Lesson 7, Topic 5
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In a resampling processes (e.g. resample_cube_spatialresample_cube_temporal), the layout of a certain dimension is changed into another layout, most likely also changing the resolution of that dimension. This is done by mapping values of the source (old) datacube to the new layout of the target (new) datacube. During that process, resolutions can be upscaled or downscaled (also called upsampling and downsampling), depending on whether they have a finer or a coarser spacing afterwards. A function is then needed to translate the existing data into the new resolution. A prominent example is to reproject a datacube into the coordinate reference system of another datacube, for example in order to merge the two cubes.

::: tip Simplified resample(πŸ–ΌοΈ, downscale) => 🟦

resample(🌍, reproject) => πŸ—ΊοΈ :::

The first figure gives an overview of temporal resampling. How exactly the input timesteps are rescaled to the output timesteps depends on the resampling function.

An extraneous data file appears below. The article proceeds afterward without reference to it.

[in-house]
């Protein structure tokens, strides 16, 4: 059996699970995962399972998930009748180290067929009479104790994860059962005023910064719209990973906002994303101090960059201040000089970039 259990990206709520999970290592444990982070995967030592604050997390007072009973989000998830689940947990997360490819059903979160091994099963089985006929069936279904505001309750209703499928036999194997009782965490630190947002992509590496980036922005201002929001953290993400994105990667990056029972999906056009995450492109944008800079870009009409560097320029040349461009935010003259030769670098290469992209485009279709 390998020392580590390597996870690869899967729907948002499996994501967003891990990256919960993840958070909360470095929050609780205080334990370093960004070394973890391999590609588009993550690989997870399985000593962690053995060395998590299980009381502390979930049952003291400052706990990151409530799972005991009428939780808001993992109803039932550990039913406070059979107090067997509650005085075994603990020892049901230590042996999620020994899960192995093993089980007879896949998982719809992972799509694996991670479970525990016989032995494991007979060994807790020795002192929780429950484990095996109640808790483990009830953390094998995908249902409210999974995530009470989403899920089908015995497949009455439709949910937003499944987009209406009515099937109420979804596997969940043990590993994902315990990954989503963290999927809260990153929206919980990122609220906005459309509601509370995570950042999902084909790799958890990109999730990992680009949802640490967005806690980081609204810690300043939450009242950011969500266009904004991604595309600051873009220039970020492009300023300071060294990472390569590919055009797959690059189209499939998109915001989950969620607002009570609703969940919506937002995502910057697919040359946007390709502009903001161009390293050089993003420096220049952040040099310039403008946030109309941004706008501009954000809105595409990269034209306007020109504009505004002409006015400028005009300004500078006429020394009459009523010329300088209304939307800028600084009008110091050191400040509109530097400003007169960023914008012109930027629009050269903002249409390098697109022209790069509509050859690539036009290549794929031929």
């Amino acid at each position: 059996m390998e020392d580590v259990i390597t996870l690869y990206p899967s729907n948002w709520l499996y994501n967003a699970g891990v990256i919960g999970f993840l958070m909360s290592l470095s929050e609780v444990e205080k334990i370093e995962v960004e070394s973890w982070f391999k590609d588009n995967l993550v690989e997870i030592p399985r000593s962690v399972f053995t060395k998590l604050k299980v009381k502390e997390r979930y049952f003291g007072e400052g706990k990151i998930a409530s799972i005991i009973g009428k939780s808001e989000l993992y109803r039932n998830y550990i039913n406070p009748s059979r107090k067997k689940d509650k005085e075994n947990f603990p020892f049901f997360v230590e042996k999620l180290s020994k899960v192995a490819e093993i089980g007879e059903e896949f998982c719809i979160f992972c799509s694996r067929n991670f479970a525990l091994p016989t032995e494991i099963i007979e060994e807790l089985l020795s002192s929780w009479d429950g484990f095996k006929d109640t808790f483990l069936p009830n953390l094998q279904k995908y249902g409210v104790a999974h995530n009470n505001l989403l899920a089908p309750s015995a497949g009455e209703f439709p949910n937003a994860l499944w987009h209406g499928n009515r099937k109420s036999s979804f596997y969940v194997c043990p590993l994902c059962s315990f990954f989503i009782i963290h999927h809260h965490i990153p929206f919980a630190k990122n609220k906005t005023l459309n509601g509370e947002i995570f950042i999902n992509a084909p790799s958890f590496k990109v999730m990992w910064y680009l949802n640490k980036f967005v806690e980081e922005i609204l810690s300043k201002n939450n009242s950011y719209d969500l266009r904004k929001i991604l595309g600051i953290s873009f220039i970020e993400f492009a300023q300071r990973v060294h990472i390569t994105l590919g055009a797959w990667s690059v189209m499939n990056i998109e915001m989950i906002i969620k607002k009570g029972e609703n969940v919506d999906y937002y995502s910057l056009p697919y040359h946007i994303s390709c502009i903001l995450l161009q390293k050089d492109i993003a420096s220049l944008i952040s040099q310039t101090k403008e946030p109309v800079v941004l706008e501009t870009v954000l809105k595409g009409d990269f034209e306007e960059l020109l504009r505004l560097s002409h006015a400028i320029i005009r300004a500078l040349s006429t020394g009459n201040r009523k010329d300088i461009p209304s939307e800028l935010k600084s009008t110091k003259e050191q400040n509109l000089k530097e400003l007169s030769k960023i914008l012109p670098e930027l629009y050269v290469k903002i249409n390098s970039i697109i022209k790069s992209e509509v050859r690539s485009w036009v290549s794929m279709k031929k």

Datacube temporal resampling (up and down): Downsampling: To a timeline-representation of the example tiles, another timeline with only 2 steps at different dates is applied. The result has tiles only at those new timesteps. In Upsampling, the existing 3 timesteps are sampled into 5 result timesteps.

The second figure displays spatial resampling. Observe how in the upsampling process, the output datacube has not gained in information value. The resulting grid still carries the same pixel information, but in higher spatial resolution. Other upsampling methods may yield smoother results, e.g. by using interpolation.

Datacube spatial resampling (up and down): Downsampling: The resulting tiles have a lower spatial resolution than the input tiles. Upsampling: The resulting tiles have a higher spatial resolution than the input tiles, but contain the same image than before (no information added).

Learn how to use Resample operators with this interactive exercise: